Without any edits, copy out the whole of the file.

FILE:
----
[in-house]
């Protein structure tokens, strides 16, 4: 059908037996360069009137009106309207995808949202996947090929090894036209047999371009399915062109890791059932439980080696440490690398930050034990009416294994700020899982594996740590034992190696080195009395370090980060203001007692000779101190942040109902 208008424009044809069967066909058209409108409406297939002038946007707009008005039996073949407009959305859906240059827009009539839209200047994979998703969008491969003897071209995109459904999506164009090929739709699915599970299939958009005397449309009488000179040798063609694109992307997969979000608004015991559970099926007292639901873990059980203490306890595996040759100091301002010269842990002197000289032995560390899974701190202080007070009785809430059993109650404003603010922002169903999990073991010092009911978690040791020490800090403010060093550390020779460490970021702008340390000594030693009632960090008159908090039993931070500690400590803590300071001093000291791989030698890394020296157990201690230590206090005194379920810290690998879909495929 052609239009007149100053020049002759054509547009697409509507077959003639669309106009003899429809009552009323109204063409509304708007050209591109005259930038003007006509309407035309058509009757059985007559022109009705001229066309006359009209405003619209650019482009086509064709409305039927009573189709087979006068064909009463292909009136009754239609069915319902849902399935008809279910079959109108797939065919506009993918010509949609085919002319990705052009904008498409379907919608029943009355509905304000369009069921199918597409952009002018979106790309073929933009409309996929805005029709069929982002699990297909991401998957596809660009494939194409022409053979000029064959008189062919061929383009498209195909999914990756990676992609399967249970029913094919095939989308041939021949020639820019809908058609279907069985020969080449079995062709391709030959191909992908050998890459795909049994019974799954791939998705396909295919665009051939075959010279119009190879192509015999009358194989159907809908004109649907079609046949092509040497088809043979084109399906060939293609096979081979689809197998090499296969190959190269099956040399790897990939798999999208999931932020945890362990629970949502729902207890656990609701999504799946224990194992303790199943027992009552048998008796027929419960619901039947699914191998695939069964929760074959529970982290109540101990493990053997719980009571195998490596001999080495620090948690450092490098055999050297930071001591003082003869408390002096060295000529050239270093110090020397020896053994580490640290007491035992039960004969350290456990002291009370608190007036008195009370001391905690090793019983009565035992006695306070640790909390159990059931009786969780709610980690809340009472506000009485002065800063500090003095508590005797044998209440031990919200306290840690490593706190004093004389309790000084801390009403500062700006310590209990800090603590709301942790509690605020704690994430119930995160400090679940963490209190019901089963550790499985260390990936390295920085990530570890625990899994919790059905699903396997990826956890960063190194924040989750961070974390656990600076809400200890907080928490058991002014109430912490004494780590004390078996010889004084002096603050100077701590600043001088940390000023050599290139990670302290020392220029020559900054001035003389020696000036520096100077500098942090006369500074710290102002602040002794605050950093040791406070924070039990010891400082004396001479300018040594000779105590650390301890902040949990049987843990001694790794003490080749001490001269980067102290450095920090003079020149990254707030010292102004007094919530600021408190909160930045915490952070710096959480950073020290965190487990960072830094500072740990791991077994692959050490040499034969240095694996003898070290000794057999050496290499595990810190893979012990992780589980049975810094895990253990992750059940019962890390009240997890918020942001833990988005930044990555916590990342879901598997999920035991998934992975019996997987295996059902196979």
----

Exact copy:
[in-house]
């Protein structure tokens, strides 16, 4: 059908037996360069009137009106309207995808949202996947090929090894036209047999371009399915062109890791059932439980080696440490690398930050034990009416294994700020899982594996740590034992190696080195009395370090980060203001007692000779101190942040109902 208008424009044809069967066909058209409108409406297939002038946007707009008005039996073949407009959305859906240059827009009539839209200047994979998703969008491969003897071209995109459904999506164009090929739709699915599970299939958009005397449309009488000179040798063609694109992307997969979000608004015991559970099926007292639901873990059980203490306890595996040759100091301002010269842990002197000289032995560390899974701190202080007070009785809430059993109650404003603010922002169903999990073991010092009911978690040791020490800090403010060093550390020779460490970021702008340390000594030693009632960090008159908090039993931070500690400590803590300071001093000291791989030698890394020296157990201690230590206090005194379920810290690998879909495929 052609239009007149100053020049002759054509547009697409509507077959003639669309106009003899429809009552009323109204063409509304708007050209591109005259930038003007006509309407035309058509009757059985007559022109009705001229066309006359009209405003619209650019482009086509064709409305039927009573189709087979006068064909009463292909009136009754239609069915319902849902399935008809279910079959109108797939065919506009993918010509949609085919002319990705052009904008498409379907919608029943009355509905304000369009069921199918597409952009002018979106790309073929933009409309996929805005029709069929982002699990297909991401998957596809660009494939194409022409053979000029064959008189062919061929383009498209195909999914990756990676992609399967249970029913094919095939989308041939021949020639820019809908058609279907069985020969080449079995062709391709030959191909992908050998890459795909049994019974799954791939998705396909295919665009051939075959010279119009190879192509015999009358194989159907809908004109649907079609046949092509040497088809043979084109399906060939293609096979081979689809197998090499296969190959190269099956040399790897990939798999999208999931932020945890362990629970949502729902207890656990609701999504799946224990194992303790199943027992009552048998008796027929419960619901039947699914191998695939069964929760074959529970982290109540101990493990053997719980009571195998490596001999080495620090948690450092490098055999050297930071001591003082003869408390002096060295000529050239270093110090020397020896053994580490640290007491035992039960004969350290456990002291009370608190007036008195009370001391905690090793019983009565035992006695306070640790909390159990059931009786969780709610980690809340009472506000009485002065800063500090003095508590005797044998209440031990919200306290840690490593706190004093004389309790000084801390009403500062700006310590209990800090603590709301942790509690605020704690994430119930995160400090679940963490209190019901089963550790499985260390990936390295920085990530570890625990899994919790059905699903396997990826956890960063190194924040989750961070974390656990600076809400200890907080928490058991002014109430912490004494780590004390078996010889004084002096603050100077701590600043001088940390000023050599290139990670302290020392220029020559900054001035003389020696000036520096100077500098942090006369500074710290102002602040002794605050950093040791406070924070039990010891400082004396001479300018040594000779105590650390301890902040949990049987843990001694790794003490080749001490001269980067102290450095920090003079020149990254707030010292102004007094919530600021408190909160930045915490952070710096959480950073020290965190487990960072830094500072740990791991077994692959050490040499034969240095694996003898070290000794057999050496290499595990810190893979012990992780589980049975810094895990253990992750059940019962890390009240997890918020942001833990988005930044990555916590990342879901598997999920035991998934992975019996997987295996059902196979």